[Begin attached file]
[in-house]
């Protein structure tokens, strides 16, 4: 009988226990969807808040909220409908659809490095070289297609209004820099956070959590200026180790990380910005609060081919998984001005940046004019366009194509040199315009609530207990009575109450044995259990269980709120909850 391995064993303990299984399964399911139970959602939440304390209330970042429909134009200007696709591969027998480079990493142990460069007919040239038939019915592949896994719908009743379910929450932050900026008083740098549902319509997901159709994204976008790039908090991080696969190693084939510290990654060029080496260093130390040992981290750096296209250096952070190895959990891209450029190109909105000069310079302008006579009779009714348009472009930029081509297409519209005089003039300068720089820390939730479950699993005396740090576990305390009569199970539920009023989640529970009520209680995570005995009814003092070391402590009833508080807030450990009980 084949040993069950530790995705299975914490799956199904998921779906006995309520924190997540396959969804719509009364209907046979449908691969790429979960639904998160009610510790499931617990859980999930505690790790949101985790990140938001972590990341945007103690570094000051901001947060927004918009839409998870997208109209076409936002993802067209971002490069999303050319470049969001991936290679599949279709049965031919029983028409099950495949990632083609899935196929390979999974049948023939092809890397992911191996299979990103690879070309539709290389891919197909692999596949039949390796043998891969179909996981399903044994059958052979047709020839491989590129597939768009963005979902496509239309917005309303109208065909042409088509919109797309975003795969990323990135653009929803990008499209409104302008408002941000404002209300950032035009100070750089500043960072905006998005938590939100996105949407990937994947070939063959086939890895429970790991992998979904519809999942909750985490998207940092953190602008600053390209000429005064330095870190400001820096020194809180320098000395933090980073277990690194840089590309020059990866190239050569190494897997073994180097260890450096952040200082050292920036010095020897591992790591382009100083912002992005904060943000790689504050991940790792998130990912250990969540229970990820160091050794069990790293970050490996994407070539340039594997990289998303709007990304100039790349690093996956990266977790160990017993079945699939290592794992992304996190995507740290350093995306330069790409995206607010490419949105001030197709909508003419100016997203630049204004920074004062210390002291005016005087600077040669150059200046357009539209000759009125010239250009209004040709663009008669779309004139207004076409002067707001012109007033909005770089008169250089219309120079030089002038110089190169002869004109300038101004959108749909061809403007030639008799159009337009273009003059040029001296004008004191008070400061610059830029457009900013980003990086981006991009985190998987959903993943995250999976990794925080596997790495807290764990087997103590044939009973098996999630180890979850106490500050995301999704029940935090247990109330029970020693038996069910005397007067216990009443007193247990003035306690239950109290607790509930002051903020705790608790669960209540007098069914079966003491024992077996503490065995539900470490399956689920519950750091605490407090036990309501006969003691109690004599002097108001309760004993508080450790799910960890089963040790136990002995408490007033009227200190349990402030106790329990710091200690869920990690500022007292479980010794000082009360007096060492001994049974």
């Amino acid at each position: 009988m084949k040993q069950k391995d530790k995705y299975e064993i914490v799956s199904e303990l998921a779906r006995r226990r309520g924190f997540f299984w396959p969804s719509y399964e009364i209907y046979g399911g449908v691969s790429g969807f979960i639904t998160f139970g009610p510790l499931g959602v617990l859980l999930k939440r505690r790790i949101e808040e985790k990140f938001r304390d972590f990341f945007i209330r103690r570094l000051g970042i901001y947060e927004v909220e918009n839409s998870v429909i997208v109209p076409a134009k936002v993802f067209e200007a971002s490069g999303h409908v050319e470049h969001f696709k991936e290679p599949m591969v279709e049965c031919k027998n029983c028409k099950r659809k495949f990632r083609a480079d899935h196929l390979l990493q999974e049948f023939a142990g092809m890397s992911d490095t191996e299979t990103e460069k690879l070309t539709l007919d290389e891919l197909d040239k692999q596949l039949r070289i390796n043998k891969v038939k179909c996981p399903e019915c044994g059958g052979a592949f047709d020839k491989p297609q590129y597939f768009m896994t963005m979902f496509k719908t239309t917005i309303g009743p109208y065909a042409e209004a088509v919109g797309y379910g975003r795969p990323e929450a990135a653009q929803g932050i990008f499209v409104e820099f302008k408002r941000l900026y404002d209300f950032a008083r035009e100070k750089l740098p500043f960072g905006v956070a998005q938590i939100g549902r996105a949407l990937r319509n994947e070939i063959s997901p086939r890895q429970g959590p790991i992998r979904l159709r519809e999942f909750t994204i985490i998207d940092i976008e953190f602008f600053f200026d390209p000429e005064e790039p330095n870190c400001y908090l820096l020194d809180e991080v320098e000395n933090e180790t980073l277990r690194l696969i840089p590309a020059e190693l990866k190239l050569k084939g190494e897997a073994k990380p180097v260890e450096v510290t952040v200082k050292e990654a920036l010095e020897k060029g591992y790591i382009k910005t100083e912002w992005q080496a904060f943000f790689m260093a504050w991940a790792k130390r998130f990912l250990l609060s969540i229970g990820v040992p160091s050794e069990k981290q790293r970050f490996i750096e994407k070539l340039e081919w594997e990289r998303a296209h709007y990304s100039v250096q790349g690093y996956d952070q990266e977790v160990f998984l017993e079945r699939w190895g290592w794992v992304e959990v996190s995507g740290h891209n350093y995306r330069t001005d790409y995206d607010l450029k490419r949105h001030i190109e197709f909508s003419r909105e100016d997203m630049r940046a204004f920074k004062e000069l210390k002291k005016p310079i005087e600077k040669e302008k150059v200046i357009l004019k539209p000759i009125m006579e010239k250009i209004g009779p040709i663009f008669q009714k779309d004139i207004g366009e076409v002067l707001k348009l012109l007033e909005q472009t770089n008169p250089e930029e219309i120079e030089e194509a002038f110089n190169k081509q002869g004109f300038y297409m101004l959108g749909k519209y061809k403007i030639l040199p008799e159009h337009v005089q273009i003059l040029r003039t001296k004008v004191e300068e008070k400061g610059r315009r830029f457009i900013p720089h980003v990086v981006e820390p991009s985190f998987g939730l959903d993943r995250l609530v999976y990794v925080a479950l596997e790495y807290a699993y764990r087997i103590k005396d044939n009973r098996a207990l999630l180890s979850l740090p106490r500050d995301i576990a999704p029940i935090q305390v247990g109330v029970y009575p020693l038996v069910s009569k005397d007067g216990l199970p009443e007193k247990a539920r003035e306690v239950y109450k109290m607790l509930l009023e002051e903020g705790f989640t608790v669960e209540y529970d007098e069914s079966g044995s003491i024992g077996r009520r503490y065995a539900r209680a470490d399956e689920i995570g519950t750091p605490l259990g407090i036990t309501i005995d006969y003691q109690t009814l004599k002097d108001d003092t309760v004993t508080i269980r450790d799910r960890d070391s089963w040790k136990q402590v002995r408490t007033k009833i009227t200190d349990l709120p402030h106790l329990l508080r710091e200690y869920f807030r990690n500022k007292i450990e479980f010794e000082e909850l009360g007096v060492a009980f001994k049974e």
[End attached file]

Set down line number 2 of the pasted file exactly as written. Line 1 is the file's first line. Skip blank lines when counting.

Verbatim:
């Protein structure tokens, strides 16, 4: 009988226990969807808040909220409908659809490095070289297609209004820099956070959590200026180790990380910005609060081919998984001005940046004019366009194509040199315009609530207990009575109450044995259990269980709120909850 391995064993303990299984399964399911139970959602939440304390209330970042429909134009200007696709591969027998480079990493142990460069007919040239038939019915592949896994719908009743379910929450932050900026008083740098549902319509997901159709994204976008790039908090991080696969190693084939510290990654060029080496260093130390040992981290750096296209250096952070190895959990891209450029190109909105000069310079302008006579009779009714348009472009930029081509297409519209005089003039300068720089820390939730479950699993005396740090576990305390009569199970539920009023989640529970009520209680995570005995009814003092070391402590009833508080807030450990009980 084949040993069950530790995705299975914490799956199904998921779906006995309520924190997540396959969804719509009364209907046979449908691969790429979960639904998160009610510790499931617990859980999930505690790790949101985790990140938001972590990341945007103690570094000051901001947060927004918009839409998870997208109209076409936002993802067209971002490069999303050319470049969001991936290679599949279709049965031919029983028409099950495949990632083609899935196929390979999974049948023939092809890397992911191996299979990103690879070309539709290389891919197909692999596949039949390796043998891969179909996981399903044994059958052979047709020839491989590129597939768009963005979902496509239309917005309303109208065909042409088509919109797309975003795969990323990135653009929803990008499209409104302008408002941000404002209300950032035009100070750089500043960072905006998005938590939100996105949407990937994947070939063959086939890895429970790991992998979904519809999942909750985490998207940092953190602008600053390209000429005064330095870190400001820096020194809180320098000395933090980073277990690194840089590309020059990866190239050569190494897997073994180097260890450096952040200082050292920036010095020897591992790591382009100083912002992005904060943000790689504050991940790792998130990912250990969540229970990820160091050794069990790293970050490996994407070539340039594997990289998303709007990304100039790349690093996956990266977790160990017993079945699939290592794992992304996190995507740290350093995306330069790409995206607010490419949105001030197709909508003419100016997203630049204004920074004062210390002291005016005087600077040669150059200046357009539209000759009125010239250009209004040709663009008669779309004139207004076409002067707001012109007033909005770089008169250089219309120079030089002038110089190169002869004109300038101004959108749909061809403007030639008799159009337009273009003059040029001296004008004191008070400061610059830029457009900013980003990086981006991009985190998987959903993943995250999976990794925080596997790495807290764990087997103590044939009973098996999630180890979850106490500050995301999704029940935090247990109330029970020693038996069910005397007067216990009443007193247990003035306690239950109290607790509930002051903020705790608790669960209540007098069914079966003491024992077996503490065995539900470490399956689920519950750091605490407090036990309501006969003691109690004599002097108001309760004993508080450790799910960890089963040790136990002995408490007033009227200190349990402030106790329990710091200690869920990690500022007292479980010794000082009360007096060492001994049974």